Of all the anti-aging clinic scams, the selling and administration of human growth hormone has been called “perhaps the most blatant and organized form of quackery today.” It all started, promisingly enough, with a small trial published in the New England Journal of Medicine in which twelve men over the age of 60 who got injections of growth hormone gained eight pounds of lean mass over a period of six months, compared to nine guys who weren’t injected. Newspapers around the world heralded the results. Anti-aging clinics popped up to offer the injections for $4,700 per month or more, and the popular press churned out books extolling the hormone’s age-reversing properties. After all, that’s how much muscle mass one might lose over 10 to 20 years of aging. That’s assuming, though, that what they gained was muscle.

The original study didn’t measure muscle strength or performance, but larger, longer, and better (i.e., placebo-controlled) studies subsequently did, and found zero benefit. A meta-analysis of studies of growth hormone for athletic performance found that it may even worsen exercise capacity. Wait, how can you gain pounds of lean mass, but not get any stronger? By retaining pounds of water. The lean mass was mostly just due to fluid retention. In fact, obvious swelling (soft tissue edema) is one of the most common side effects of growth hormone, affecting about half of recipients. Other side effects include joint aches, carpal tunnel syndrome, male breast development, elevated blood sugars, and new-onset diabetes.

All this with no evidence of anti-aging effects. If anything, growth hormone may actually accelerate the aging process. For example, those with acromegaly, a disease of excess growth hormone, suffer disproportionately from muscle weakness, as well as diabetes, high blood pressure, artery dysfunction, and bone loss.

In the 1980s, doctors and parents conspired to inject short kids with growth hormone to try to make them grow taller. What happened to them? A study following thousands of children who were injected decades ago with growth hormone for one reason or another found they had a 33 percent increased risk of being dead, largely from brain bleeds and tumors. The strokes would make sense from blood pressure elevation, and the malignancies from the growth hormone-induced rise of the cancer-promoting growth hormone IGF-1.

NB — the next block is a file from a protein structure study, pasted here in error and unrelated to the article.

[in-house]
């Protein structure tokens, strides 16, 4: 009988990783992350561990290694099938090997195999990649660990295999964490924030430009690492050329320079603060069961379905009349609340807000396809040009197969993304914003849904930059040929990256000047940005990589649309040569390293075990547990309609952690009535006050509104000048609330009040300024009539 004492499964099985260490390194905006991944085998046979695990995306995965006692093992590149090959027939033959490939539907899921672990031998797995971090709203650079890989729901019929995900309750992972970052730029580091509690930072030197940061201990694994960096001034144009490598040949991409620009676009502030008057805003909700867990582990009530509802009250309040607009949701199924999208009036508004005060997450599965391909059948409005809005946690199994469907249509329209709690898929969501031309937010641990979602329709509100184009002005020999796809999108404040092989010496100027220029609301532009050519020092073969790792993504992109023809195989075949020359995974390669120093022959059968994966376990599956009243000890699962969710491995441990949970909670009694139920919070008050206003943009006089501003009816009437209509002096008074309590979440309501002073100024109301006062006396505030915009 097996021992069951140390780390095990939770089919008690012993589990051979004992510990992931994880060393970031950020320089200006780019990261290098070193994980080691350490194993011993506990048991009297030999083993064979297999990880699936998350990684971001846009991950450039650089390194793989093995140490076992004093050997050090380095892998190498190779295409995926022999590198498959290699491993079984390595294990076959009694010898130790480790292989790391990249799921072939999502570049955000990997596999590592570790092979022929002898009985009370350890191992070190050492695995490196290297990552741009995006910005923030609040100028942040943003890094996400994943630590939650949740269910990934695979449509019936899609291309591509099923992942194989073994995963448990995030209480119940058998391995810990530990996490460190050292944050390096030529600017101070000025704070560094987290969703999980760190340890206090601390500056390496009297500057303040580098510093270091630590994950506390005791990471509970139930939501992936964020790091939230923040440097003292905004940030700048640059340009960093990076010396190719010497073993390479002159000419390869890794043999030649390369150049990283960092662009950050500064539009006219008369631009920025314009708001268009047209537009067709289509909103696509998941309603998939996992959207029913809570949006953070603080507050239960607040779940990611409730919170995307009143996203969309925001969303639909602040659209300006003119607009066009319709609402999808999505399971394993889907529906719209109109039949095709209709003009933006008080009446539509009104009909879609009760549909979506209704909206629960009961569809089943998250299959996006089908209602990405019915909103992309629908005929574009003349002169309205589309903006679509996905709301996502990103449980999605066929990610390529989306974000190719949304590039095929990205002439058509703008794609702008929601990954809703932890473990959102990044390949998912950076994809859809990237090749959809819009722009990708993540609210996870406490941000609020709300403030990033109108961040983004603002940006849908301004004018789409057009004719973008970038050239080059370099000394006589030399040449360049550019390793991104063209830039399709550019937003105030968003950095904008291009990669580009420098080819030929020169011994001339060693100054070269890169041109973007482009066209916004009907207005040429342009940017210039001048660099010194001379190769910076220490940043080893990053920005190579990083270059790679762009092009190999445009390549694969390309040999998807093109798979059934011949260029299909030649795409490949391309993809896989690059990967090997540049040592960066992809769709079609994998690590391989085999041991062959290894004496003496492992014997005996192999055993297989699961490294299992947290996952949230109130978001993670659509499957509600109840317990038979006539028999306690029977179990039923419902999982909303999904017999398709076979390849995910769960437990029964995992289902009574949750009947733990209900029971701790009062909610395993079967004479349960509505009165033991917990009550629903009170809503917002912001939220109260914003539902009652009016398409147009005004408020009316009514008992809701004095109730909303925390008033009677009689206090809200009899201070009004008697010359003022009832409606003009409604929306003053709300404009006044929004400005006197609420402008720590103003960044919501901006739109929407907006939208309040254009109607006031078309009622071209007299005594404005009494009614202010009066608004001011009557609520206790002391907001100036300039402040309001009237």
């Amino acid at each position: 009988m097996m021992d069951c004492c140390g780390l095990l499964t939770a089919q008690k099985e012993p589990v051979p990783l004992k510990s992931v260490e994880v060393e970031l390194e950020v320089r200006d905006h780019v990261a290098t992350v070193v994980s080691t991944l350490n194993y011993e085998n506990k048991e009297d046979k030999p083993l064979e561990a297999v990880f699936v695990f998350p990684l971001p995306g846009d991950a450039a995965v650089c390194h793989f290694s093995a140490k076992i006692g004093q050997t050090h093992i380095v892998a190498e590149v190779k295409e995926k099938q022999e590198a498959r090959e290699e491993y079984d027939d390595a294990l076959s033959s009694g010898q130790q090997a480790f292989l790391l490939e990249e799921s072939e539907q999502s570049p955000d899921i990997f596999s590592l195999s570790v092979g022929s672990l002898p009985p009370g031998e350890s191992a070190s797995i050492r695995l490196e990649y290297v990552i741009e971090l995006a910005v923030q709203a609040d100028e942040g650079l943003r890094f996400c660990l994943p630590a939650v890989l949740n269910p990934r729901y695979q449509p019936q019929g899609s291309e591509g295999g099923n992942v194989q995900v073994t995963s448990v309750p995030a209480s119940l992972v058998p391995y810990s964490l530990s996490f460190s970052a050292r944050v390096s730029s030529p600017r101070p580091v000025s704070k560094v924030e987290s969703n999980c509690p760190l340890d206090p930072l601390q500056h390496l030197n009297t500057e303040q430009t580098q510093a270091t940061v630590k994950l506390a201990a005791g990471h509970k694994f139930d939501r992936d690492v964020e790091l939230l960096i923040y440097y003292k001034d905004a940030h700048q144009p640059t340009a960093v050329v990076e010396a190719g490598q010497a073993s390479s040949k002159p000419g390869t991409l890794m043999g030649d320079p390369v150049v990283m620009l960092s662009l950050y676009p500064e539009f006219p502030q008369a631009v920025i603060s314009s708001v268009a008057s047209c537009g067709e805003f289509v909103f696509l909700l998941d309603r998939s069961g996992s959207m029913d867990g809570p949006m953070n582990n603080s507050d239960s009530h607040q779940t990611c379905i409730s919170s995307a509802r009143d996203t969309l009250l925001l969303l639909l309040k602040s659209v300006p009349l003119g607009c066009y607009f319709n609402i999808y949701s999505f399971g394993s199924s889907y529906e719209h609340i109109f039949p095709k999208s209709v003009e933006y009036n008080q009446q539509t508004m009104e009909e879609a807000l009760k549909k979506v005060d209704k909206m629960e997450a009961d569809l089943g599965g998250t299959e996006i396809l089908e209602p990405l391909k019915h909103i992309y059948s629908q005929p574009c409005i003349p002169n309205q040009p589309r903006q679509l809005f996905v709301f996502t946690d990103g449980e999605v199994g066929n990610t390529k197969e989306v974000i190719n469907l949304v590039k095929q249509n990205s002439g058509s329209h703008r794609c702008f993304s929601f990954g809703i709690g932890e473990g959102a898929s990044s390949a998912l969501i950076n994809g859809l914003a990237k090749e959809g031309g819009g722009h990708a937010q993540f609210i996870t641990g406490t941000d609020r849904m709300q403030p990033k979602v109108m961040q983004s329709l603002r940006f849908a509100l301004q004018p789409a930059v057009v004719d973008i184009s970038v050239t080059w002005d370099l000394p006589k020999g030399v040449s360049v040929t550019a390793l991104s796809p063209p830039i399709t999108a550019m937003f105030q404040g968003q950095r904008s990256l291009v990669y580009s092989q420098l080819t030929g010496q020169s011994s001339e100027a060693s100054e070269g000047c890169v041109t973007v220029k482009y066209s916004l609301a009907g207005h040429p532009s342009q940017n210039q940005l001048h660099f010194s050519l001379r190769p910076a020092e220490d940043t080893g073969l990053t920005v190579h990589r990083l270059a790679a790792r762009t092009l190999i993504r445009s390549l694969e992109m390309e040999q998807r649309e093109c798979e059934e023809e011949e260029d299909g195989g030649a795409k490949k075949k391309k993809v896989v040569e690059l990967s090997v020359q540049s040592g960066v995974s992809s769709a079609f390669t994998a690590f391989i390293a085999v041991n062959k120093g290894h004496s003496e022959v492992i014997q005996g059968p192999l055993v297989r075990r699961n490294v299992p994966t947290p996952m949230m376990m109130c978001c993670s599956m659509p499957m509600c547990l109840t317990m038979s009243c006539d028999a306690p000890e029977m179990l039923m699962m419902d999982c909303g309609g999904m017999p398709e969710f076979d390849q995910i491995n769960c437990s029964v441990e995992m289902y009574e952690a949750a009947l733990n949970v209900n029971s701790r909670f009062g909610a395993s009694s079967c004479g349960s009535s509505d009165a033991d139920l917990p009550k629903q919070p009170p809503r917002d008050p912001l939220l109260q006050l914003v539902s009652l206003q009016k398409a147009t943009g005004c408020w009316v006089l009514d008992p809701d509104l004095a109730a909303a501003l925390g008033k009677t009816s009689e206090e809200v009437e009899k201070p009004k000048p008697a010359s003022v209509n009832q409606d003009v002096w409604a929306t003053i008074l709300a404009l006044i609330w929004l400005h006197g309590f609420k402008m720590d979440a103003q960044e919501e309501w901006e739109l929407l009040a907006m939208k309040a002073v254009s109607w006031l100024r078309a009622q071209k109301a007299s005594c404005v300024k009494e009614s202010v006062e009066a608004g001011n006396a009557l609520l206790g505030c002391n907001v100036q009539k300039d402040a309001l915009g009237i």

Twenty to thirty thousand people in the U.S. are estimated to use growth hormone in a vain attempt to combat aging, a practice referred to in a leading endocrinology journal as a “medical fraud of unprecedented proportions.” Given the adverse effects, maybe it’s good that all the tested samples of human growth hormone (also known as somatotropin) sourced from online pharmacies were found to have a fraction of the labelled amount (presumably due to degradation from improper storage), and the majority of samples confiscated in another study were counterfeit and contained none at all.

There’s also a proliferation of pills and nasal or sublingual spray forms that makes no biological sense, as the hormone is too large a protein to effectively cross membranes, and, if swallowed, is simply destroyed in the stomach. Given the risk of cancer and potential for a shortened lifespan, one prominent clinician remarked that maybe growth hormone is a “true anti-aging drug” in that it may prematurely stop you from growing any older.

Please consider volunteering to help out on the site.

Motion graphics by Avo Media

Doctor's Note

If hormone injections don’t work, what does? That’s the topic of my new book, How Not to Age, and you can get your copy now from your local public library or wherever books are sold. If you haven’t seen them yet, check out the book trailer and my new presentation. (As always, all proceeds I receive from all of my books are donated to charity.)

What about taking supplements of the hormone DHEA? Stay tuned for my next video, DHEA: What Is It and What Are Its Benefits?

Some of my past popular videos on anti-aging include: